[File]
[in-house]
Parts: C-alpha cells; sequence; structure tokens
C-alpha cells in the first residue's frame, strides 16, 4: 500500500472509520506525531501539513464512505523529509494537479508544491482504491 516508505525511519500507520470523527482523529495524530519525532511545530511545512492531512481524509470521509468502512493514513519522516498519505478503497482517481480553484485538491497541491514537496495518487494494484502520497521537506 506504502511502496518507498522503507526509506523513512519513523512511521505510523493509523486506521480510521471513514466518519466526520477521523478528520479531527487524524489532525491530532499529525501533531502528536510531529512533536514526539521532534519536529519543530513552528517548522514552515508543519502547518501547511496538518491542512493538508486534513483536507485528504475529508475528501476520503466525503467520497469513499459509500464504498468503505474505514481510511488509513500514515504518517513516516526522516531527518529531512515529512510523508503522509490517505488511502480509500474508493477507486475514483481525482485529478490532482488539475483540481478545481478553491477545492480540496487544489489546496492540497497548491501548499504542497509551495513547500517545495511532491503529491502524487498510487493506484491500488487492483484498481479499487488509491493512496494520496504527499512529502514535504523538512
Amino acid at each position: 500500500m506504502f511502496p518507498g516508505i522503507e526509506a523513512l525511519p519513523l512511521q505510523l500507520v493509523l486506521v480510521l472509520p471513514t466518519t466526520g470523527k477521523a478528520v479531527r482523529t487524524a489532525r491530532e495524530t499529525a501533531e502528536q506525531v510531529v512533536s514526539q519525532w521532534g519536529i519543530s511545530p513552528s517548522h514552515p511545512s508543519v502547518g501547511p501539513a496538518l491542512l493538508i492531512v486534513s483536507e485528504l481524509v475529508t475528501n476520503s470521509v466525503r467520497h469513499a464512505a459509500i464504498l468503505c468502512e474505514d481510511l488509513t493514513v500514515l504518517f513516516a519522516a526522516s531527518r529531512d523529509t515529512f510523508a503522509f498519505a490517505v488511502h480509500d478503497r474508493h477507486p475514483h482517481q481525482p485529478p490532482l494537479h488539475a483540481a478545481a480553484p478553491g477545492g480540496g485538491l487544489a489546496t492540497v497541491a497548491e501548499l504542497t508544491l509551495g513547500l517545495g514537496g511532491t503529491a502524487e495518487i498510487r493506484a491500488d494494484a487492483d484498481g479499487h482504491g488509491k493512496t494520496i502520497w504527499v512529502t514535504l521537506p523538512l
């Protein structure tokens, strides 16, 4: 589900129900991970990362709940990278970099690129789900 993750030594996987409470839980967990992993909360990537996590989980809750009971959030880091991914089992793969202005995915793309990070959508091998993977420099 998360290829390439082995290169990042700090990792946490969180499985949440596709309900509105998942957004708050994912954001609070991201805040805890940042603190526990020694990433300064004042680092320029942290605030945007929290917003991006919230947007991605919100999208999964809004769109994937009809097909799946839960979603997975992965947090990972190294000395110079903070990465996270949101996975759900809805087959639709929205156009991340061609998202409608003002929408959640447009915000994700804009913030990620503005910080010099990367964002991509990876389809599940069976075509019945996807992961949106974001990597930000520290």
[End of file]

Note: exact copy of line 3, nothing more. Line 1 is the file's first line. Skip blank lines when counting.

C-alpha cells in the first residue's frame, strides 16, 4: 500500500472509520506525531501539513464512505523529509494537479508544491482504491 516508505525511519500507520470523527482523529495524530519525532511545530511545512492531512481524509470521509468502512493514513519522516498519505478503497482517481480553484485538491497541491514537496495518487494494484502520497521537506 506504502511502496518507498522503507526509506523513512519513523512511521505510523493509523486506521480510521471513514466518519466526520477521523478528520479531527487524524489532525491530532499529525501533531502528536510531529512533536514526539521532534519536529519543530513552528517548522514552515508543519502547518501547511496538518491542512493538508486534513483536507485528504475529508475528501476520503466525503467520497469513499459509500464504498468503505474505514481510511488509513500514515504518517513516516526522516531527518529531512515529512510523508503522509490517505488511502480509500474508493477507486475514483481525482485529478490532482488539475483540481478545481478553491477545492480540496487544489489546496492540497497548491501548499504542497509551495513547500517545495511532491503529491502524487498510487493506484491500488487492483484498481479499487488509491493512496494520496504527499512529502514535504523538512